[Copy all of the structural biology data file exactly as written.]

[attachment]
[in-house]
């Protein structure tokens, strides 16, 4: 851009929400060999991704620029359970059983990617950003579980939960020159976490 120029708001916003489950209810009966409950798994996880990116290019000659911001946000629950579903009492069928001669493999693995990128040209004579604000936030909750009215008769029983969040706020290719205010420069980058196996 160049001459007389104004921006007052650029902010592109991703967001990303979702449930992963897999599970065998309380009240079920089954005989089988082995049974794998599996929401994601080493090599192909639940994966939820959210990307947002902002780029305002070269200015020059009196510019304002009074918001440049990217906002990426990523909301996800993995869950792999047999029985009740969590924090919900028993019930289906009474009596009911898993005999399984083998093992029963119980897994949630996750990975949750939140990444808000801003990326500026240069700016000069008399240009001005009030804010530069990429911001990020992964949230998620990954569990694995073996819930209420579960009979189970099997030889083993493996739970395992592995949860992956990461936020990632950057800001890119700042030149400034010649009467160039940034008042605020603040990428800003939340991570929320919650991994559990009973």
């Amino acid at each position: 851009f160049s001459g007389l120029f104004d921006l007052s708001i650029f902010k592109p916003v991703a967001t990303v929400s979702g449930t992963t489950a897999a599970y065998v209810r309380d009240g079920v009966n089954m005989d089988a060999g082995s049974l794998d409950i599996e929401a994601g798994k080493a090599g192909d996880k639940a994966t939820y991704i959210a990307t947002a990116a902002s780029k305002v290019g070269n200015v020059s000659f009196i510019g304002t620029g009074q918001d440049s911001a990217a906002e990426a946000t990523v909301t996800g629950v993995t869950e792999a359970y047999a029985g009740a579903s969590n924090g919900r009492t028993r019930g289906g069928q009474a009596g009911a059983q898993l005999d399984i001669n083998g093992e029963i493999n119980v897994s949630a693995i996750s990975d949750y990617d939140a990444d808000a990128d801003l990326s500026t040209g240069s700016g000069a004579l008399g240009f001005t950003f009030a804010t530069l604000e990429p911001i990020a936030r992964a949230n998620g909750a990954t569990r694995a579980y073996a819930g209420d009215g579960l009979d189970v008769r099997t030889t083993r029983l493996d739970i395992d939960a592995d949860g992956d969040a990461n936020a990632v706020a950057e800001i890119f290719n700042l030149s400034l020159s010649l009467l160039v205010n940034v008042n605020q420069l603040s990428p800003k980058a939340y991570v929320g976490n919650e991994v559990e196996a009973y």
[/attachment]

[in-house]
């Protein structure tokens, strides 16, 4: 851009929400060999991704620029359970059983990617950003579980939960020159976490 120029708001916003489950209810009966409950798994996880990116290019000659911001946000629950579903009492069928001669493999693995990128040209004579604000936030909750009215008769029983969040706020290719205010420069980058196996 160049001459007389104004921006007052650029902010592109991703967001990303979702449930992963897999599970065998309380009240079920089954005989089988082995049974794998599996929401994601080493090599192909639940994966939820959210990307947002902002780029305002070269200015020059009196510019304002009074918001440049990217906002990426990523909301996800993995869950792999047999029985009740969590924090919900028993019930289906009474009596009911898993005999399984083998093992029963119980897994949630996750990975949750939140990444808000801003990326500026240069700016000069008399240009001005009030804010530069990429911001990020992964949230998620990954569990694995073996819930209420579960009979189970099997030889083993493996739970395992592995949860992956990461936020990632950057800001890119700042030149400034010649009467160039940034008042605020603040990428800003939340991570929320919650991994559990009973």
């Amino acid at each position: 851009f160049s001459g007389l120029f104004d921006l007052s708001i650029f902010k592109p916003v991703a967001t990303v929400s979702g449930t992963t489950a897999a599970y065998v209810r309380d009240g079920v009966n089954m005989d089988a060999g082995s049974l794998d409950i599996e929401a994601g798994k080493a090599g192909d996880k639940a994966t939820y991704i959210a990307t947002a990116a902002s780029k305002v290019g070269n200015v020059s000659f009196i510019g304002t620029g009074q918001d440049s911001a990217a906002e990426a946000t990523v909301t996800g629950v993995t869950e792999a359970y047999a029985g009740a579903s969590n924090g919900r009492t028993r019930g289906g069928q009474a009596g009911a059983q898993l005999d399984i001669n083998g093992e029963i493999n119980v897994s949630a693995i996750s990975d949750y990617d939140a990444d808000a990128d801003l990326s500026t040209g240069s700016g000069a004579l008399g240009f001005t950003f009030a804010t530069l604000e990429p911001i990020a936030r992964a949230n998620g909750a990954t569990r694995a579980y073996a819930g209420d009215g579960l009979d189970v008769r099997t030889t083993r029983l493996d739970i395992d939960a592995d949860g992956d969040a990461n936020a990632v706020a950057e800001i890119f290719n700042l030149s400034l020159s010649l009467l160039v205010n940034v008042n605020q420069l603040s990428p800003k980058a939340y991570v929320g976490n919650e991994v559990e196996a009973y």